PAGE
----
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How Women Became Part of the Civil Rights Act

Making Sex Discrimination Part of Title VII

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Signing the Civil Rights Act of 1964

Signing the Civil Rights Act of 1964

Hulton Archive / Getty Images

Is there any truth to the legend that women’s rights were included in the United States Civil Rights Act of 1964 as an attempt to defeat the bill?

What Title VII Says

Title VII of the Civil Rights Act makes it unlawful for an employer:

to fail or refuse to hire or to discharge any individual, or otherwise to discriminate against any individual with respect to his compensation, terms, conditions, or privileges of employment, because of such individual’s race, color, religion, sex, or national origin.

The Now-Familiar List of Categories

The law prohibits employment discrimination on the basis of race, color, religion, sex and national origin. However, the word “sex” was not added to Title VII until Rep. Howard Smith, a Democrat from Virginia, introduced it in a one-word amendment to the bill in the House of Representatives in February 1964.

Was Sex Discrimination Added in Good Faith?

Adding the word “sex” to Title VII of the Civil Rights Act ensured that women would have a remedy to fight employment discrimination just as minorities would be able to fight racial discrimination. But Rep. Howard Smith had previously gone on the record as opposing any federal Civil Rights legislation. Did he actually intend for his amendment to pass and the final bill to succeed? Or was he adding women's rights to  the bill so that it would have less chance of success?

Opposition

Why would legislators who were in favor of racial equality suddenly vote against civil rights legislation if it also prohibited discrimination against women? One theory is that many Northern Democrats who supported a Civil Rights Act to combat racism were also allied with labor unions. Some labor unions had opposed including women in employment legislation.

Even some women’s groups had opposed including sex discrimination in the legislation. They feared losing labor laws that protected women, including pregnant women and women in poverty.

But did Rep. Smith think that his amendment would be defeated, or that his amendment would pass and then the bill would be defeated? If labor union-aligned Democrats wanted to defeat the addition of “sex,” would they rather defeat the amendment than vote against the bill?

Indications of Support

Rep. Howard Smith himself claimed that he genuinely offered the amendment in support of women, not as a joke or an attempt to kill the bill.  

Rarely does a congressperson act entirely alone. There are multiple parties behind the scenes even when one person introduces a piece of legislation or an amendment. The National Woman’s Party was behind the scenes of the sex discrimination amendment. In fact, the NWP had been lobbying to include sex discrimination in law and policy for years.

Also, Rep. Howard Smith had worked with longtime women’s rights activist Alice Paul, who had chaired the NWP. Meanwhile, the struggle for women's rights was not brand new. Support for the Equal Rights Amendment (ERA) had been in the Democratic and Republican Party platforms for years.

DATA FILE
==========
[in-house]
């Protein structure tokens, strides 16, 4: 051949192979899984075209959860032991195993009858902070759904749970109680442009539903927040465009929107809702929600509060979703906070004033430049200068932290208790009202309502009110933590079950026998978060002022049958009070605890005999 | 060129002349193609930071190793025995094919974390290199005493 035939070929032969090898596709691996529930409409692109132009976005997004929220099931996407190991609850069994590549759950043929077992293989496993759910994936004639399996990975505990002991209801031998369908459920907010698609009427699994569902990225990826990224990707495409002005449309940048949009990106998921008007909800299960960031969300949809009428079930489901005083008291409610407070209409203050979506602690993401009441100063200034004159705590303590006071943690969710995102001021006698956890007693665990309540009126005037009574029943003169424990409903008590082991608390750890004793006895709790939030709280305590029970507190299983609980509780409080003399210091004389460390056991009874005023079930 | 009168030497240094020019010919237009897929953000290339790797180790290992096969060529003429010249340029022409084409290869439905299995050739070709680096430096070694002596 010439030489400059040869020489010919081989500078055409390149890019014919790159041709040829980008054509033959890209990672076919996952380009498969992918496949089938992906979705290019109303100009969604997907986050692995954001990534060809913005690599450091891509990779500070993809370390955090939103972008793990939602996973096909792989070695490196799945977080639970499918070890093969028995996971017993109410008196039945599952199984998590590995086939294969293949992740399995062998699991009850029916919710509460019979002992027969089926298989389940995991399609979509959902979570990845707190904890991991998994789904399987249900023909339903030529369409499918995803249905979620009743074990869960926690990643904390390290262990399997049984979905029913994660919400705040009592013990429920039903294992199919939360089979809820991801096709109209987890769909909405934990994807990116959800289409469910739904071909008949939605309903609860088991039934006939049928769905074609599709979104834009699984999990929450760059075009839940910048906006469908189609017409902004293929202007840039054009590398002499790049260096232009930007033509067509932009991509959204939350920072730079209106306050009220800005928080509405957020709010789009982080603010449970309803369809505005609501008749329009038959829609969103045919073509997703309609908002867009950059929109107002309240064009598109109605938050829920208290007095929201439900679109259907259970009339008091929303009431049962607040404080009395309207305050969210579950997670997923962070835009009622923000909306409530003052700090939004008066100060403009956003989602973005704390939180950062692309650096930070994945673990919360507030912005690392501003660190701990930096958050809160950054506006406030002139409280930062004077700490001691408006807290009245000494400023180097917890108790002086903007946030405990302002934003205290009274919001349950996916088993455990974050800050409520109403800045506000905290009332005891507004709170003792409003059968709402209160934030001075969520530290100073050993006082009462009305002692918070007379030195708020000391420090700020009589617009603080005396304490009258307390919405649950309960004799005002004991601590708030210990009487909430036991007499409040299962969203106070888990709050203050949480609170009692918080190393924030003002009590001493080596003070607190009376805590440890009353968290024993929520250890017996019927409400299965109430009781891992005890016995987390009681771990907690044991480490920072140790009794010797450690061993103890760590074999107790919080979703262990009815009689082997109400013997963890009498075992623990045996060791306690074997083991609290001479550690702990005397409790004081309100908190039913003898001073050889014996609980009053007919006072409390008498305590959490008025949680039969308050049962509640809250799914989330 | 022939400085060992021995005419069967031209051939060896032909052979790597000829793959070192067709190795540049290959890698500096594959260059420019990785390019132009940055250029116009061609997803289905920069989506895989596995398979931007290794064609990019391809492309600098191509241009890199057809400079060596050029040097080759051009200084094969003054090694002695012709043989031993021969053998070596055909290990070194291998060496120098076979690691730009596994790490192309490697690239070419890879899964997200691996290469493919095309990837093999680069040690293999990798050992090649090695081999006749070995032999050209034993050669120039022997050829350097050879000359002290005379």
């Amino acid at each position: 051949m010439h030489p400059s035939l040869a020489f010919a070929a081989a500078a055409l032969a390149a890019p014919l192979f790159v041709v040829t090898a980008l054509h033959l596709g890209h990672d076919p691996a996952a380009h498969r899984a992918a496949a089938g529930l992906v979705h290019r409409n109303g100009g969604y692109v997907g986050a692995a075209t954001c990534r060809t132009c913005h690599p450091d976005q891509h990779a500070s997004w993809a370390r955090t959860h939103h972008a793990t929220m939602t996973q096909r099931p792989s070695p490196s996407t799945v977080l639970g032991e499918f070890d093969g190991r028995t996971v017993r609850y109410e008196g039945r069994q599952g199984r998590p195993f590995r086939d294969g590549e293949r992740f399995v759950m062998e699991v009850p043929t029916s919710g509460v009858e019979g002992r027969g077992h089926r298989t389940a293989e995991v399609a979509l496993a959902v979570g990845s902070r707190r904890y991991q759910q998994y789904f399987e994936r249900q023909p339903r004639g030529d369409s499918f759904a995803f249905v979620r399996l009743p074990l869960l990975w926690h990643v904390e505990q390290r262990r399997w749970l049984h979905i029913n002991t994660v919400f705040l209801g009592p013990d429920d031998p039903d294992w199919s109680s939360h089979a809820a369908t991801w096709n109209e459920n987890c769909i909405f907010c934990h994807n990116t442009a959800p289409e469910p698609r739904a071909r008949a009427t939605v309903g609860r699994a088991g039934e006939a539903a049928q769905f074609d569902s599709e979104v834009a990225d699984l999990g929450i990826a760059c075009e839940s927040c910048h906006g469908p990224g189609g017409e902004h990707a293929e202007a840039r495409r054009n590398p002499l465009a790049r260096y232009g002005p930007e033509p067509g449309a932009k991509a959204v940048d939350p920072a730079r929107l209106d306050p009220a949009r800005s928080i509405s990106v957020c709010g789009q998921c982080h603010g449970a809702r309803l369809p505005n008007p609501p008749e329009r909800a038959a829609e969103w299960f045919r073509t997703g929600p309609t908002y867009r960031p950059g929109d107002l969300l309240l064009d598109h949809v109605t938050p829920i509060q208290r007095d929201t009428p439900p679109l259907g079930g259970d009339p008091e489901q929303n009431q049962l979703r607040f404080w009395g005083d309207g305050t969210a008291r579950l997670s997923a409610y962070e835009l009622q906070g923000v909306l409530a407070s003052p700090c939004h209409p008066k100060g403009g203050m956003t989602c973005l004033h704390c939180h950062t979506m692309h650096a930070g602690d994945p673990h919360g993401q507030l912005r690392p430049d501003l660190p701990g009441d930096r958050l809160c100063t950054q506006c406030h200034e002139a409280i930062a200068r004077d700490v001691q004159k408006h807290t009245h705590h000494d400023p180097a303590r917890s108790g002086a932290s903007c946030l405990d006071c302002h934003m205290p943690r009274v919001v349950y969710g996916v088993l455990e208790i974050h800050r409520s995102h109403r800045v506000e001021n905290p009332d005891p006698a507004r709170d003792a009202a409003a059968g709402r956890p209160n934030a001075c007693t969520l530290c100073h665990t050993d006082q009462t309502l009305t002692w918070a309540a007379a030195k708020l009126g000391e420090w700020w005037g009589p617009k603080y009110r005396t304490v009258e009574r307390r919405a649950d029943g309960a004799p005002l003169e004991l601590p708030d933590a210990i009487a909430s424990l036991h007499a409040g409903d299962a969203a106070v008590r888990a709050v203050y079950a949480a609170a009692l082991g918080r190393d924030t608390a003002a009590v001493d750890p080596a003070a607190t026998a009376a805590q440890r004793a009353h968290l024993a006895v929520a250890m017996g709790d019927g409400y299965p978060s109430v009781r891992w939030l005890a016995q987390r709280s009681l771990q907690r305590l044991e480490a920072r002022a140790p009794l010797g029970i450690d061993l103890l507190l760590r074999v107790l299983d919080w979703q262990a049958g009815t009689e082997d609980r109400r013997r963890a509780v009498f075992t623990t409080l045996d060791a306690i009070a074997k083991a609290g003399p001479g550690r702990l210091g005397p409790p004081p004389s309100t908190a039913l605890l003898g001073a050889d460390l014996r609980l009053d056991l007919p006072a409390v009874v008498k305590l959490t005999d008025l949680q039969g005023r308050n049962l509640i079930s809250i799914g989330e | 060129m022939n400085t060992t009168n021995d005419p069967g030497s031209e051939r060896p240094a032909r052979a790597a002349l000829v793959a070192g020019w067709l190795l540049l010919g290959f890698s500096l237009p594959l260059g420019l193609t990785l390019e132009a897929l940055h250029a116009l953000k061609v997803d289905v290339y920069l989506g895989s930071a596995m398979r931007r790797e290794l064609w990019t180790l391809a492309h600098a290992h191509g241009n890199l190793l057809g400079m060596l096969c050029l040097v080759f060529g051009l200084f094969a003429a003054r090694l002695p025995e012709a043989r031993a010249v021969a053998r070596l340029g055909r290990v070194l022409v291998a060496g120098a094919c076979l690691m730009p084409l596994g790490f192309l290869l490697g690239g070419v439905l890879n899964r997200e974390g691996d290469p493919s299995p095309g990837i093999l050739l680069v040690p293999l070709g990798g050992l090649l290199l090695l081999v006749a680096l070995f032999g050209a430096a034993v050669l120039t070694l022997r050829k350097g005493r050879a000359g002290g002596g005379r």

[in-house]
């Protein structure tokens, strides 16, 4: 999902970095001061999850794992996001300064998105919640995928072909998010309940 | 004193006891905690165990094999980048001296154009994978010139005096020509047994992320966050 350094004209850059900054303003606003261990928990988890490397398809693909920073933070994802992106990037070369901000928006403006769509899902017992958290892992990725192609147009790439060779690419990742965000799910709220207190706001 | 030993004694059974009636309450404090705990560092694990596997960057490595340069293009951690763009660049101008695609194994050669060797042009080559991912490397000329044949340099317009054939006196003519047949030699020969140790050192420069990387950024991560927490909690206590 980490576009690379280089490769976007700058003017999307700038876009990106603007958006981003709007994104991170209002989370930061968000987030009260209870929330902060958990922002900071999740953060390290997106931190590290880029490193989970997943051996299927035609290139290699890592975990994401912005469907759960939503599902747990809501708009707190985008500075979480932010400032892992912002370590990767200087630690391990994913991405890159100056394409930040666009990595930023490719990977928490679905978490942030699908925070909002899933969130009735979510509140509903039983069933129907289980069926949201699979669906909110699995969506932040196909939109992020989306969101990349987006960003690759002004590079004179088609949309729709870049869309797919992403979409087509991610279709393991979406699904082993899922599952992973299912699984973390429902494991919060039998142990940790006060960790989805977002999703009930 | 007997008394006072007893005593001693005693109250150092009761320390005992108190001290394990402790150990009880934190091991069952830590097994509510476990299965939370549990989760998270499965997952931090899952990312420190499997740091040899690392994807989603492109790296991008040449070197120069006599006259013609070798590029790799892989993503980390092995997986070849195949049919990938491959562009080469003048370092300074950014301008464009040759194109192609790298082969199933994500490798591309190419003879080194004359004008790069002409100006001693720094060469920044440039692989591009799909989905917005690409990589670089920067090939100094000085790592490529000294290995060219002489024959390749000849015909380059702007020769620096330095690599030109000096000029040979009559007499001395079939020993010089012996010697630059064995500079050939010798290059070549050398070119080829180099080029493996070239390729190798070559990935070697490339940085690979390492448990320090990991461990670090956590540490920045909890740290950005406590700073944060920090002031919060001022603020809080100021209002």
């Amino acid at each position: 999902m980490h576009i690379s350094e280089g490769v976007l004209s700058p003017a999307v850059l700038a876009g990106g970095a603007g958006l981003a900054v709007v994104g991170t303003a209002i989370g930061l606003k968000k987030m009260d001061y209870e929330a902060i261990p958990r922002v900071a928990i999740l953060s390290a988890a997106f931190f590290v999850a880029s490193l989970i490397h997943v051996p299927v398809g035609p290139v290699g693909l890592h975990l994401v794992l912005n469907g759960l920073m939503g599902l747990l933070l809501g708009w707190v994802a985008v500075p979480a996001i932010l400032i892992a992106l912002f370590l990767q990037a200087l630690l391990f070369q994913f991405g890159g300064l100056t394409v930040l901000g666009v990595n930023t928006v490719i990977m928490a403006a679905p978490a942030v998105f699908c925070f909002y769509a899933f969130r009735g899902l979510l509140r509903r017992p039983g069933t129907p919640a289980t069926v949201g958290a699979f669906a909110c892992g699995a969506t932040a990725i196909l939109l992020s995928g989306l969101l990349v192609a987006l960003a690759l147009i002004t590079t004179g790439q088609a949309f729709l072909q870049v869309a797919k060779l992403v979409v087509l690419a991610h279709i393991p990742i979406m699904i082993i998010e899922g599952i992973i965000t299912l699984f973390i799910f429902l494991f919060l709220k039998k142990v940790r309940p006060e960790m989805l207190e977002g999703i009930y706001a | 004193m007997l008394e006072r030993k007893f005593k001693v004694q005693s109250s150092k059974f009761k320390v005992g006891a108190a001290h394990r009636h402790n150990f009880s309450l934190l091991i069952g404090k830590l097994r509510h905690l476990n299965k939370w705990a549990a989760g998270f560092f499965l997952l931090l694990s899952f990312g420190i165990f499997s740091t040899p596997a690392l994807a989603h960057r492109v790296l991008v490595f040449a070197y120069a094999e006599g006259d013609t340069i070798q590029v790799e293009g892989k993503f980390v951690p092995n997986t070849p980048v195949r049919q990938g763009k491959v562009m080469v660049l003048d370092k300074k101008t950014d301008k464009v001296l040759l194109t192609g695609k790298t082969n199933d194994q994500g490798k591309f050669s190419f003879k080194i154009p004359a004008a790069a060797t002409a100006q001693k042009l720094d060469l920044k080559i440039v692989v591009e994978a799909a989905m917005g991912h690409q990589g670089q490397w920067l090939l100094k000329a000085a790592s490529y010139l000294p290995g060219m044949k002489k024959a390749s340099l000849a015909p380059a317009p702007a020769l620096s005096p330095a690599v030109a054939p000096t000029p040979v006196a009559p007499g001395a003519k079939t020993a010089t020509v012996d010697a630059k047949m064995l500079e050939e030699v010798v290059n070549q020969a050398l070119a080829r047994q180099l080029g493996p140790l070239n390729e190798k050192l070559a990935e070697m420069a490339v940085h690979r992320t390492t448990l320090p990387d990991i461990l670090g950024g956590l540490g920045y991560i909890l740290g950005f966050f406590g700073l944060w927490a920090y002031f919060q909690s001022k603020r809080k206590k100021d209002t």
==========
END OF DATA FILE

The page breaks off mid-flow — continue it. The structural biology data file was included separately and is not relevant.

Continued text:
Arguments Taken Seriously

Rep. Howard Smith also presented an argument about what would happen in the hypothetical scenario of a white woman and a black woman applying for a job. If the women encountered employer discrimination, would the black woman rely on the Civil Rights Act while the white woman had no recourse? 

His argument indicates that his support for including sex discrimination in the law was genuine, if for no other reason than to protect white women who would otherwise be left out.

Other Comments on the Record

The issue of sex discrimination in employment was not introduced out of nowhere. Congress had passed the Equal Pay Act in 1963. Furthermore, Rep. Howard Smith had previously stated his interest in including sex discrimination in civil rights legislation.

In 1956, the NWP supported including sex discrimination in the purview of the Civil Rights Commission. At that time, Rep. Smith said that if the civil rights legislation he opposed was inevitable, then he “certainly ought to try to do whatever good with it that we can.”  (For more information on Smith's comments and involvement, see Jo Freeman’s “How Sex Got Into Title VII.”) 

Many Southerners were opposed to legislation that forced integration, partly because they believed the federal government was unconstitutionally interfering with states’ rights. Rep. Smith may have adamantly opposed what he saw as federal interference, but he may have also genuinely wanted to make the best of that “interference” when it did become law.

The “Joke”

Although there were reports of laughter on the floor of the House of Representatives at the time Rep. Smith introduced his amendment, the amusement was most likely due to a letter in support of women’s rights that was read aloud. The letter presented statistics about the imbalance of men and women in the U.S. population and called for the government to attend to the “right” of unmarried women to find a husband.

End Results for Title VII and Sex Discrimination

Rep. Martha Griffiths of Michigan strongly supported keeping women’s rights in the bill. She led the fight to keep “sex” in the list of protected classes. The House voted twice on the amendment, passing it both times, and the Civil Rights Act was ultimately signed into law, with its ban on sex discrimination included.  

While historians continue to allude to Smith’s Title VII “sex” amendment as an attempt to defeat the bill, other scholars point out that presumably Congressional representatives have more productive ways to spend their time than inserting jokes into major pieces of revolutionary legislation.

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